Even though Scout gears its boats toward fishing, the 175 Dorado Sport comes with a tow bar mounted forward of the outboard engine. So, sure, the name Scout might not be immediately apparent as a runabout builder, but the 175 Dorado Sport makes a pretty good argument for itself.
See Scout 175 Sport Dorado listings.
Rinker 17QX OB
When you talk about boatbuilders with a long history, Rinker is certainly one of them. Company founder L.E. Rinker was a dairy farmer who began building fishing and racing boats in Indiana in the 1930s. By the 1950s, Rinker-built was a full-time business that has continued to this day.
The company now offers everything up to a 37-foot cabin cruiser. At the other end of its model lineup lies the 17QX OB, a smart little runabout with a base MSRP of $26,854.
For that kind of money, you get a 90 HP Suzuki outboard and a choice of eight colors on the hullsides. Ninety horsepower should be plenty because the 17QX OB weighs just 1,750 pounds! A tilt steering column is standard as is a sport wheel, stainless-steel cupholders, dual bucket seats with flip-up bolsters and in-deck stowage. You also get a stainless boarding ladder, a Kicker stereo with Bluetooth input and a tinted wraparound windshield. You also get a fixed ski tow and three cleats. Buyers also can rest assured Rinker is going to be there in the long run.
See Rinker 17QX OB listings.
Glastron GT 180
A hallmark of the Glastron brand is the garden variety runabout, so it makes perfect sense that Glastron would build the GT180, an outboard-powered runabout with all the design elements you expect in a Glastron.
With a base MSRP of $24,848, the GT 180 comes standard with a Mercury 90 HP four-stroke outboard. There is really no need for an optional engine because the boat only weighs 2,000 pounds. What’s more, the boat is built using Glastron’s proprietary SSV hull design, which gets on plane quickly and makes small boats feel larger than they are due to how well they handle the chop.
Yes, the 180 is an entry-level boat, but it delivers on style. Buyers can choose from three hull colors and three interior colors. Styling is a step up from the norm in entry level models. The GT 180 has a handsome dashboard, with instruments set in handsome slash-cut bezels and are topped with a color-contrasting “brow.” The glove box houses the stereo controls and charging stations for devices of all kinds. Both front seats feature flip-up bolsters and the aft swim platforms are treated with Sea Dek foam padding.
See Glaston GT 180 listings.
Regal 1900 ES
Well-known brands deliver something intangible, something you can’t see on a build sheet or during a walk-through. Big-name brands tend to hold their value better over time and offer higher resale values when it’s time to move up. What’s more, technology and features developed on a builders larger, more expensive models can make its way into entry-level products.
Take Regal’s 1900 ES, for example. It’s priced at $27,190, and it comes with a 200 HP Volvo Penta V6 and single-prop drive. It also comes with some not-so-entry-level features such as a walk-through to the swim platform and a two-place observer seat with a reversible backrest.
Regal also offers buyers a choice of colors on the hullside at no extra cost, three different interior choices at no cost as well as a standard canvas package in matching colors.
The generous array of standard features should keep owners satisfied for a long time, but if they do decide to sell and move up, it’s easy to sell or trade in with a name-brand boat.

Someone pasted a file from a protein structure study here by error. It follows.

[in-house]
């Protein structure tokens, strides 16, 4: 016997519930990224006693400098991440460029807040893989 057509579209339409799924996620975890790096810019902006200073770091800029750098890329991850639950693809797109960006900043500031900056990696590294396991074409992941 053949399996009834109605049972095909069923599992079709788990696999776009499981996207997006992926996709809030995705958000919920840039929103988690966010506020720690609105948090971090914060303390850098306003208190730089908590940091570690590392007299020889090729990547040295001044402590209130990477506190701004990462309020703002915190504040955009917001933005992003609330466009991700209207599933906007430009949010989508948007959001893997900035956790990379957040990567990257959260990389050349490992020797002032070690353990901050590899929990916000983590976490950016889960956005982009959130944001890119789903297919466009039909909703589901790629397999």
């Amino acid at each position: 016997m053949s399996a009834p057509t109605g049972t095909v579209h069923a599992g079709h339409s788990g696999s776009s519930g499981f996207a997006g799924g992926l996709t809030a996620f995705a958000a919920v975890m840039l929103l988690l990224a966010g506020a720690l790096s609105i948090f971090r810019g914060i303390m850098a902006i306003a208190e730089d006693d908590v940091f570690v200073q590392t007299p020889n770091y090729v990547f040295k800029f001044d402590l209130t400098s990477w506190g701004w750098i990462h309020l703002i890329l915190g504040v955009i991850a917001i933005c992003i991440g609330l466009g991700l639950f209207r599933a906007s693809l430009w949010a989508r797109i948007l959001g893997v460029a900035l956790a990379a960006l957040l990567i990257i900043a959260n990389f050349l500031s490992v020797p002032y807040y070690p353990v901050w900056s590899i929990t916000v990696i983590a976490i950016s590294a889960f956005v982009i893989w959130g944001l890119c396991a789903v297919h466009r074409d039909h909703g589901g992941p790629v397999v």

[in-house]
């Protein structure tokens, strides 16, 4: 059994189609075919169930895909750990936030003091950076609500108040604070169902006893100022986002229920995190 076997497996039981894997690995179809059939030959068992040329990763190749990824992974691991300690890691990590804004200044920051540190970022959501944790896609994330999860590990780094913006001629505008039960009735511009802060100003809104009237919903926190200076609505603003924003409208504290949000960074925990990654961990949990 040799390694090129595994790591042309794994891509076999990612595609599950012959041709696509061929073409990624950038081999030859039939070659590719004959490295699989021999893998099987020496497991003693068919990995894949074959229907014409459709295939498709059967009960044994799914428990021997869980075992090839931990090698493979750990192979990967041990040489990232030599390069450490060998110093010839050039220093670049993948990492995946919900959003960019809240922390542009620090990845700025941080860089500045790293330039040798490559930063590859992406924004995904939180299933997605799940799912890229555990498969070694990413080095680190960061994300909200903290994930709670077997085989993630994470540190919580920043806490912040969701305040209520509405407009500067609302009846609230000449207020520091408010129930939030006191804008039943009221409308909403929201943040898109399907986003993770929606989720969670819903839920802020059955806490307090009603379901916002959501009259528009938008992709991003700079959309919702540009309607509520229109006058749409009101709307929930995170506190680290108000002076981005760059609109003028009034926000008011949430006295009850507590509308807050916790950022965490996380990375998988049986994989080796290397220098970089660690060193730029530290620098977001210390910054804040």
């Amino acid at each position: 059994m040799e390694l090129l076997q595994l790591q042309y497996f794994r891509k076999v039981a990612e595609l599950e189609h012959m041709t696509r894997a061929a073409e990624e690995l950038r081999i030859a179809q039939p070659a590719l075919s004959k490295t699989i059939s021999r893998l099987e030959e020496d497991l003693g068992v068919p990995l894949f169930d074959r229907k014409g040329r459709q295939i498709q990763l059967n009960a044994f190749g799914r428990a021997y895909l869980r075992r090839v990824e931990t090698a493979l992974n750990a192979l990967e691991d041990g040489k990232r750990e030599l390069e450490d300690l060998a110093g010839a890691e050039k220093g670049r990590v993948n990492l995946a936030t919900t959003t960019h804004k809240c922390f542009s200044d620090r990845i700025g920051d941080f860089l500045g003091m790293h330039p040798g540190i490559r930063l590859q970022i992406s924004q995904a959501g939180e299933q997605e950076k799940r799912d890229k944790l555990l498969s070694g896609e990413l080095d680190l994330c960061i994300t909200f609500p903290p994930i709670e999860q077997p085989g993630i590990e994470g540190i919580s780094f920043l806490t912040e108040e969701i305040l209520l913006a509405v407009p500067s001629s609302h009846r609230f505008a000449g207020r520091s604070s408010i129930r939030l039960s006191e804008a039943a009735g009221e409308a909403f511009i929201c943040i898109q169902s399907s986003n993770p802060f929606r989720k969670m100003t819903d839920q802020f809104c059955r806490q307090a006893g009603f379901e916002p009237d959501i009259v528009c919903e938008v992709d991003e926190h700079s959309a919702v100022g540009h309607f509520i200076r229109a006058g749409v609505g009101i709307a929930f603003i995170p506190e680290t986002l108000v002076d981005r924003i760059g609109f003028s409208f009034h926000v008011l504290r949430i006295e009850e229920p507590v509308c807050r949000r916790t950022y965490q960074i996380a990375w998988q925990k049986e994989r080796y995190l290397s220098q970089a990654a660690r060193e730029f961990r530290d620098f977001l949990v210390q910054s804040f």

See Regal 1900 ES listings.
Sea Ray SPX 190 Outboard
The highest-priced model in this roundup, the Sea Ray SPX 190 Outboard makes its own case for value, delivering features not found in other entry level models. That begins with the observer seat on the port side, which is truly innovative. With the forward cushion in the up position, it functions as a normal, forward facing observer seat. In the down position, the seat becomes a cozy lounge big enough for two people to face inward.
Up front, the bow seating area is larger than normal for a 19-foot runabout. At the stern, there’s a walk-through to the swim platform, which comes fitted with a four-step, telescoping boarding ladder, and is truly full-width despite the use of an outboard engine. Because this boat also is available as a stern drive, there’s plenty of stowage beneath the sun pad. The SPX 190 OB come standard with a Mercury 115 HP outboard and a single-axle trailer.
See Sea Ray SPX 190 listings.
Starcraft 172 OB Sport
If you know a little bit about boat manufacturing, you can see how Starcraft economizes in building its 172 OB Sport. The hull is one piece and so is the deck, which forms the basis for the bow seating, the dashboard on both sides of the boat, the rear seat base and the swim platform. It’s all molded as one piece, which saves in manufacturing costs.
The good news is that recipe also makes for a more solid finished product because there are fewer pieces to put together. It’s also what makes it more affordable. Priced at right around $22,500, the 172 OB Sport is a viable choice for an entry level runabout.
Like every other boat in this roundup, the 172 OB Sport comes with everything you need. Unlike some of the others, it also comes with a few niceties you might expect. For example, it comes with full instrumentation so you can keep an eye on the mechanicals. It also comes with docking lights. Docking lights on an entry-level boat!
Other standard features include cleats and a ski tow and a transom walk-through with cupholders throughout. Because of its low starting price, you could add a bunch of options—cool features like a bimini top, blue underwater lighting, a depth finder and tilt steering—and still come in at less than the base MSRP of other models in this roundup.
Regardless of how Starcraft kept the price down on the 172 OB Sport, the beneficiary is the buyer.
See Starcraft 172 OB Sport listings.
If you're in the market for other affordable models, check out these styles...
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- Five Affordable Trawlers Under 40 Feet